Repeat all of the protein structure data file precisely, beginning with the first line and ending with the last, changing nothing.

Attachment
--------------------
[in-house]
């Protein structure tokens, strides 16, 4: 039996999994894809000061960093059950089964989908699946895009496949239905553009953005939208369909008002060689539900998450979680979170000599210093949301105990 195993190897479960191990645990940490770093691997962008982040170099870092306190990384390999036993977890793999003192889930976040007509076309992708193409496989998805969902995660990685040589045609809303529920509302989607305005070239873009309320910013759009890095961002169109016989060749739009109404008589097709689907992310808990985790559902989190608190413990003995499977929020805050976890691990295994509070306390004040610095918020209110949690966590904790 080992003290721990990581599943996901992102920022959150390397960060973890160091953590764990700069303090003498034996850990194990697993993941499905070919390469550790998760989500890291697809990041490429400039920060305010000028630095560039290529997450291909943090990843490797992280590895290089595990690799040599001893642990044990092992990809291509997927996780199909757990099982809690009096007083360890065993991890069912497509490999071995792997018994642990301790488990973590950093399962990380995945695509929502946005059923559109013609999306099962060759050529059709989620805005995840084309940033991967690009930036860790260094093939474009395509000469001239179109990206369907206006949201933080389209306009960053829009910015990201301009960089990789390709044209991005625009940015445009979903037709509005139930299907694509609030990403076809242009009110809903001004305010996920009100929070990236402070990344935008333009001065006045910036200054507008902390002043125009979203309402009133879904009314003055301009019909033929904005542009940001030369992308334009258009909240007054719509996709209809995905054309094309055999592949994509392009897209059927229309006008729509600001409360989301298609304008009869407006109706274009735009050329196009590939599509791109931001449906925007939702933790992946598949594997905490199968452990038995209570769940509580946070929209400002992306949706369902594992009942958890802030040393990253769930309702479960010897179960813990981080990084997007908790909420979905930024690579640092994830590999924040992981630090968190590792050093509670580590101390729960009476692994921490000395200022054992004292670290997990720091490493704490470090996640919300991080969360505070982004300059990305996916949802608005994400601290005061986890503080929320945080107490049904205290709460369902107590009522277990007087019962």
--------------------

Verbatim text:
[in-house]
């Protein structure tokens, strides 16, 4: 039996999994894809000061960093059950089964989908699946895009496949239905553009953005939208369909008002060689539900998450979680979170000599210093949301105990 195993190897479960191990645990940490770093691997962008982040170099870092306190990384390999036993977890793999003192889930976040007509076309992708193409496989998805969902995660990685040589045609809303529920509302989607305005070239873009309320910013759009890095961002169109016989060749739009109404008589097709689907992310808990985790559902989190608190413990003995499977929020805050976890691990295994509070306390004040610095918020209110949690966590904790 080992003290721990990581599943996901992102920022959150390397960060973890160091953590764990700069303090003498034996850990194990697993993941499905070919390469550790998760989500890291697809990041490429400039920060305010000028630095560039290529997450291909943090990843490797992280590895290089595990690799040599001893642990044990092992990809291509997927996780199909757990099982809690009096007083360890065993991890069912497509490999071995792997018994642990301790488990973590950093399962990380995945695509929502946005059923559109013609999306099962060759050529059709989620805005995840084309940033991967690009930036860790260094093939474009395509000469001239179109990206369907206006949201933080389209306009960053829009910015990201301009960089990789390709044209991005625009940015445009979903037709509005139930299907694509609030990403076809242009009110809903001004305010996920009100929070990236402070990344935008333009001065006045910036200054507008902390002043125009979203309402009133879904009314003055301009019909033929904005542009940001030369992308334009258009909240007054719509996709209809995905054309094309055999592949994509392009897209059927229309006008729509600001409360989301298609304008009869407006109706274009735009050329196009590939599509791109931001449906925007939702933790992946598949594997905490199968452990038995209570769940509580946070929209400002992306949706369902594992009942958890802030040393990253769930309702479960010897179960813990981080990084997007908790909420979905930024690579640092994830590999924040992981630090968190590792050093509670580590101390729960009476692994921490000395200022054992004292670290997990720091490493704490470090996640919300991080969360505070982004300059990305996916949802608005994400601290005061986890503080929320945080107490049904205290709460369902107590009522277990007087019962």